Job performance may be measured in many different ways. Sometimes it is expressed as a natural quantitative measure (how many units a person produces per hour, for example), sometimes as structured ratings by supervisors or peers, sometimes as analyses of a work sample. When these measures of job productivity are correlated with measures of intelligence, the overall correlation, averaged over many tests and many jobs, is about .4.

. . .

How good a predictor of job productivity is a cognitive test score compared to a job interview? Reference checks? College transcript? The answer, probably surprising to many, is that the test score is a better predictor of job performance than any other single measure.

In a subsection titled “Drinking and Drugs: Addiction As Self-medication,” Goleman wrote:

A neuropsychological study of sons of alcoholics who at age twelve showed signs of anxiety such as a heightened heart rate in response to stress, as well as impulsivity, found the boys also had poor frontal lobe functioning. Thus the brain areas that might have helped ease their anxiety or control their impulsivenss brought them less help than in other boys. And since the pre-frontal lobes also handle working memory—which holds in mind the consequences of various routes of action while making a decision—their deficit could support a slide into alcoholism by helping them ignore the long-term drawbacks of drinking, even as they found an immediate sedation from anxiety through alcohol.

Here again we see that cortical, intellectual intelligence makes a crucial difference. This is why the subtitle of Goleman’s book, “Why it [emotional intelligence] can matter more than IQ,” is dangerously misleading—though, in fairness to Goleman, this piece of either/or stupidity may have been added by the publisher, as it appears only on the dust jacket. Goleman continued:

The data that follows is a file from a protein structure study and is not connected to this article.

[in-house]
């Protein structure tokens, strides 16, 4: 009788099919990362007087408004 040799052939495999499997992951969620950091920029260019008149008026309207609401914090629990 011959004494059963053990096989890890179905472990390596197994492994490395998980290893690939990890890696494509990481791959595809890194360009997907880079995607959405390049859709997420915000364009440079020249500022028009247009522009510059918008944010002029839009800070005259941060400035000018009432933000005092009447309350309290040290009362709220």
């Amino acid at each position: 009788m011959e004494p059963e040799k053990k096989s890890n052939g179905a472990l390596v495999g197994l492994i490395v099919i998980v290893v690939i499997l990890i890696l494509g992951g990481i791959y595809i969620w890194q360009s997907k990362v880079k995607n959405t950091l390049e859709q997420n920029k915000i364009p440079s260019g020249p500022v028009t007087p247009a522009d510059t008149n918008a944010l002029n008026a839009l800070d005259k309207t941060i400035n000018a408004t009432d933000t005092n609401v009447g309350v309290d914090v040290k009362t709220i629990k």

This craving for calm seems to be an emotional marker of a genetic susceptibility to alcoholism. A study of thirteen hundred relatives of alcoholics found that the children of alcoholics who were most at risk for becoming alcoholics themselves were those who reported having chronically high levels of anxiety. Indeed, the researchers concluded that alcoholism develops in such people as “self-medication of anxiety symptoms.”

This is an important fact, particularly when taken in the light of the finding, reported in Scientific American around 1960, that crowding past a certain critical population density produced elevated levels of anxiety and a set of behavioral symptoms eerily similar to the problems plaguing the world’s large cities in laboratory rats, including neglect and abuse of offspring, sexual abnormalities, and self-mutilation.

Though the predisposition to substance abuse may, in many cases, be brain-based, the feelings that drive people to “self-medicate” themselves through drink or drugs can be handled without recourse to medication, as Alcoholics Anonymous and other recovery programs have demonstrated for decades.

While attending A.A. meetings is certainly better for one’s health than alcohol abuse, people in the various “anonymous” programs, almost without exception, still display an addictive behavior pattern. They have merely substituted a more benign object of addiction—the groups themselves.

In Chapter 16, “Schooling the Emotions,” the final chapter of the book, Goleman writes of emotional training programs such as the “Self Science” classes at the Nueva Learning Center in San Francisco and the “Resolving Conflict Creatively Program” in the New York public schools, in which children are encouraged to “be assertive” and articulate their feelings in situations involving conflict with others. This is all very well as long as the other accepts the same framework and plays by the rules, but a kid who tells a schoolyard bully “What you’re doing is making me angry” will be lucky to keep his teeth. This is the same maladaptive strategy that was taught to participants in the encounter groups of the 1970’s—and is a major reason that such groups are no longer fashionable.

Goleman wrote:

One key to success of the conflict-resolution program is extending it beyond the classroom to the playground and cafeteria, where tempers are more likely to explode. To that end, some students are trained as mediators, a role that can begin in the latter years of elementary school. When tension erupts, students can seek out a mediator to help them settle it. The schoolyard mediators learn to hndle fights, taunts and threats, interracial incidents, and the other potentially incendiary incidents of school life.